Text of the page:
1950s, 4/4, Review

Sansho the Bailiff

Image result for sansho the bailiff poster

What a beautiful and sad film. So pessimistic and optimistic about human nature in equal measure. A wonderfully complex portrait of a family torn apart by only partially pieced back together.

The story is about the wife to a disgraced governor in Japan and their two children. The governor was too lenient to his subjects, trying to shield them from oppressive taxation from the emperor. For this leniency and the lack of tax revenue from it, the emperor stripped the governor of his powers and exiled him. The wife and children fled to her family.

Years later, they wish to reunite with their patriarch and walk from her family’s house to his region of exile. They rely on themselves until an old priestess offers to house them for the night. She promptly sells them into slavery, splitting up the mother from her children. The children are sold to the titular character, Sansho the Bailiff, who is the polar opposite to their father. He is cruel, keeps slaves, brands those that oppose him, and his highly praised by the emperor.

This contrast drives at the core of the film. The good man is cast off by government and society, relegated to die a paupers death in a remote region while the bad man is lauded and rewarded. It’s such a pessimistic view of how humanity organizes and operates.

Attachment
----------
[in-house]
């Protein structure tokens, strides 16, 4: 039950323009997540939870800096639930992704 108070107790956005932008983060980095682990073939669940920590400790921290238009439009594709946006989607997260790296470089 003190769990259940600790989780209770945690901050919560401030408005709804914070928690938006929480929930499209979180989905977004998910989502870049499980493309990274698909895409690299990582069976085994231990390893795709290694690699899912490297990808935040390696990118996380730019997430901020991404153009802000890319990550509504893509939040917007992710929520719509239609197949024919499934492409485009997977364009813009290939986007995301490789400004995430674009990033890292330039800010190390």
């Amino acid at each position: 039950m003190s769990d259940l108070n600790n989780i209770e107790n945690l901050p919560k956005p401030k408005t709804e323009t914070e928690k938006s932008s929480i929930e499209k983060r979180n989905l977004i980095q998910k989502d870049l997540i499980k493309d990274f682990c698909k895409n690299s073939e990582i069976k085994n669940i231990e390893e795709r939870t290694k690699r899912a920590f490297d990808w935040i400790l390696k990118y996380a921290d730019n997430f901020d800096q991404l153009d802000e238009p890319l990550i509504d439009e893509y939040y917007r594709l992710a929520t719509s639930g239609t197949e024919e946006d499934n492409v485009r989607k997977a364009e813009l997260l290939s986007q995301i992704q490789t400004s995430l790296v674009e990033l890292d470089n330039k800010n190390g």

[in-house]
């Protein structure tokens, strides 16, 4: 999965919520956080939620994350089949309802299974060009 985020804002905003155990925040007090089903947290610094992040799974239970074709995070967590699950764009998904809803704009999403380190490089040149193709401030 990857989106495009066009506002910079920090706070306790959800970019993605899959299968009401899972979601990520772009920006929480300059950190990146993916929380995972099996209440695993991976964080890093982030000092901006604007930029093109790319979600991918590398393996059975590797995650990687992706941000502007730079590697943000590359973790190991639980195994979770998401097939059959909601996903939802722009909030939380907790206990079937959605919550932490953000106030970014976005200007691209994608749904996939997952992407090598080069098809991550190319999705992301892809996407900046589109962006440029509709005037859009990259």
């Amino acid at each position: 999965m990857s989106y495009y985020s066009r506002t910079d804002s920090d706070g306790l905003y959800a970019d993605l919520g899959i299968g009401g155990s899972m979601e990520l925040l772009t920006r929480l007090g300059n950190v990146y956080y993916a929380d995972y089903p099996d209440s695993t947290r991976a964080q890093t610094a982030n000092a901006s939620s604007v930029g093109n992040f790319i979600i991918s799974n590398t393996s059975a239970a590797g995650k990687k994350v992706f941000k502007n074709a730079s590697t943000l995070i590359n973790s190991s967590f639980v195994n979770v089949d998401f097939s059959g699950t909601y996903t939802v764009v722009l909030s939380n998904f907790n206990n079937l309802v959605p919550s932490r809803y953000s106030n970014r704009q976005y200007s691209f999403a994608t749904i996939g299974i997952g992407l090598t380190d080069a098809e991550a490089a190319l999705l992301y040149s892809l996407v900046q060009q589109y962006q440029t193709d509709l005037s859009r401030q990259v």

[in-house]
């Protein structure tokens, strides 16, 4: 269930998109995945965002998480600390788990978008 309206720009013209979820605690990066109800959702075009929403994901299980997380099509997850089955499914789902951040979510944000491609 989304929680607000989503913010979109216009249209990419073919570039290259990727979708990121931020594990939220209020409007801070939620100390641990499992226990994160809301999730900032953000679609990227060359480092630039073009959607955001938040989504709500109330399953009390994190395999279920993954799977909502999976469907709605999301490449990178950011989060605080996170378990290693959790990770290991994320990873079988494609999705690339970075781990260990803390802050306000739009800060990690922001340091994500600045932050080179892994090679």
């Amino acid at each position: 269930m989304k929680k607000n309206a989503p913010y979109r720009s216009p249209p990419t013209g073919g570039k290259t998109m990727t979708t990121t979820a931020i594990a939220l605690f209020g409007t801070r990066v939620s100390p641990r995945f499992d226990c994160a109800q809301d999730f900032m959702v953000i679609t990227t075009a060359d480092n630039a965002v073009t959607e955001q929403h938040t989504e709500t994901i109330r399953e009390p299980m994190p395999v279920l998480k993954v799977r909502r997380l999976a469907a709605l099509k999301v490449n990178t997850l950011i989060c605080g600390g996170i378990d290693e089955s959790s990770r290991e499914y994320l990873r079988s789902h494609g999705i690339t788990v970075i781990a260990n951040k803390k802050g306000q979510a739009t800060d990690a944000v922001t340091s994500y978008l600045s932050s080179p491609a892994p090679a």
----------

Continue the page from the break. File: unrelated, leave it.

The son, though, is provided a miraculous rise in power from slave to governor himself. He burns brightly in his post, using every ounce of his will and his power to arrest Sansho and free his slaves. Once done, he resigns his position and wanders off, in search of his mother. This son has gone through a great journey. He starts the movie repeating his father’s credo again and again (“A man is not a human being without mercy.”), but after ten years a slave, he has become cruel. His sister brings him back to his father’s teachings, as well as a meeting with Sansho’s son, who has fled the manor and become a Buddhist monk. He then follows through on his promise of freeing the slaves. Once his sister helps him regain his humanity, he refuses to let it go.

Sansho the Bailiff is really a masterwork. It’s expertly filmed with clear and incredible images that are often perfectly framed. The use of foreground and natural frames (like gates) highlights characters and their mental states. It’s wonderfully written, produced, and acted. It also makes me sad that so few of Kazuo Miyagawa’s films are readily available. There’s a filmography that needs exploring.

Netflix Rating: 5/5

Quality Rating: 4/4

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